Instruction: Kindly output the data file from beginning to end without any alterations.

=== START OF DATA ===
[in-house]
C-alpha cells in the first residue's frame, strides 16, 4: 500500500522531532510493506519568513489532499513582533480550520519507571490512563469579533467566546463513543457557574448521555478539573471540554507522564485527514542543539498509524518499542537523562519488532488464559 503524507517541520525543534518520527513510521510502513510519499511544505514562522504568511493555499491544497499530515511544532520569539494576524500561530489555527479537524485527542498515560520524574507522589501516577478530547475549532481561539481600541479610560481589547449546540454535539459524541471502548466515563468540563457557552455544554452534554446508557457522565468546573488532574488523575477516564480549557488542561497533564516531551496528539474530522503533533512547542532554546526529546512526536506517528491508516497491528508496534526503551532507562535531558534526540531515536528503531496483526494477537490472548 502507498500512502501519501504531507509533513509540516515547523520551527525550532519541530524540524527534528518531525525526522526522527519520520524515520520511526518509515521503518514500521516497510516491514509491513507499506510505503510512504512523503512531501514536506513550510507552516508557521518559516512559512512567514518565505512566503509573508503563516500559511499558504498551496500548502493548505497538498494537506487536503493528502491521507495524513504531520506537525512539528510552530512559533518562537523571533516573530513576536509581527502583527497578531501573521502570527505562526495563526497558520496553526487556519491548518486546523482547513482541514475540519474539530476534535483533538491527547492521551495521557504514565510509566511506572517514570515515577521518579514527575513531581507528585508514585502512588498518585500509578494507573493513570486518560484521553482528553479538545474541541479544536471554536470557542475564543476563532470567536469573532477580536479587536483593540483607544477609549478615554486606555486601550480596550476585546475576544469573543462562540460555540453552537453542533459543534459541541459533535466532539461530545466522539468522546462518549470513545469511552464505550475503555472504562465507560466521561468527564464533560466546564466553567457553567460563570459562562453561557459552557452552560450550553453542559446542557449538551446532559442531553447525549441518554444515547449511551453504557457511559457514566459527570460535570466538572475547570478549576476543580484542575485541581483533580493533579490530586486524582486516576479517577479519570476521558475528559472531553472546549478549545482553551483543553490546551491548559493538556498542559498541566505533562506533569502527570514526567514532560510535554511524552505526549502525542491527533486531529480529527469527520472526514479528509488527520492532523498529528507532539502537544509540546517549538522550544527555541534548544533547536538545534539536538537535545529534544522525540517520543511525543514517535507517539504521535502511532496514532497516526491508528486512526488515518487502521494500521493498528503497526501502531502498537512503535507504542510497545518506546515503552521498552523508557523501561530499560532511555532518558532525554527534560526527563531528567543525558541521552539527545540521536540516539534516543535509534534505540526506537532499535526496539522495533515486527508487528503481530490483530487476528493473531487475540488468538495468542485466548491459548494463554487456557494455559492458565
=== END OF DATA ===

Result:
[in-house]
C-alpha cells in the first residue's frame, strides 16, 4: 500500500522531532510493506519568513489532499513582533480550520519507571490512563469579533467566546463513543457557574448521555478539573471540554507522564485527514542543539498509524518499542537523562519488532488464559 503524507517541520525543534518520527513510521510502513510519499511544505514562522504568511493555499491544497499530515511544532520569539494576524500561530489555527479537524485527542498515560520524574507522589501516577478530547475549532481561539481600541479610560481589547449546540454535539459524541471502548466515563468540563457557552455544554452534554446508557457522565468546573488532574488523575477516564480549557488542561497533564516531551496528539474530522503533533512547542532554546526529546512526536506517528491508516497491528508496534526503551532507562535531558534526540531515536528503531496483526494477537490472548 502507498500512502501519501504531507509533513509540516515547523520551527525550532519541530524540524527534528518531525525526522526522527519520520524515520520511526518509515521503518514500521516497510516491514509491513507499506510505503510512504512523503512531501514536506513550510507552516508557521518559516512559512512567514518565505512566503509573508503563516500559511499558504498551496500548502493548505497538498494537506487536503493528502491521507495524513504531520506537525512539528510552530512559533518562537523571533516573530513576536509581527502583527497578531501573521502570527505562526495563526497558520496553526487556519491548518486546523482547513482541514475540519474539530476534535483533538491527547492521551495521557504514565510509566511506572517514570515515577521518579514527575513531581507528585508514585502512588498518585500509578494507573493513570486518560484521553482528553479538545474541541479544536471554536470557542475564543476563532470567536469573532477580536479587536483593540483607544477609549478615554486606555486601550480596550476585546475576544469573543462562540460555540453552537453542533459543534459541541459533535466532539461530545466522539468522546462518549470513545469511552464505550475503555472504562465507560466521561468527564464533560466546564466553567457553567460563570459562562453561557459552557452552560450550553453542559446542557449538551446532559442531553447525549441518554444515547449511551453504557457511559457514566459527570460535570466538572475547570478549576476543580484542575485541581483533580493533579490530586486524582486516576479517577479519570476521558475528559472531553472546549478549545482553551483543553490546551491548559493538556498542559498541566505533562506533569502527570514526567514532560510535554511524552505526549502525542491527533486531529480529527469527520472526514479528509488527520492532523498529528507532539502537544509540546517549538522550544527555541534548544533547536538545534539536538537535545529534544522525540517520543511525543514517535507517539504521535502511532496514532497516526491508528486512526488515518487502521494500521493498528503497526501502531502498537512503535507504542510497545518506546515503552521498552523508557523501561530499560532511555532518558532525554527534560526527563531528567543525558541521552539527545540521536540516539534516543535509534534505540526506537532499535526496539522495533515486527508487528503481530490483530487476528493473531487475540488468538495468542485466548491459548494463554487456557494455559492458565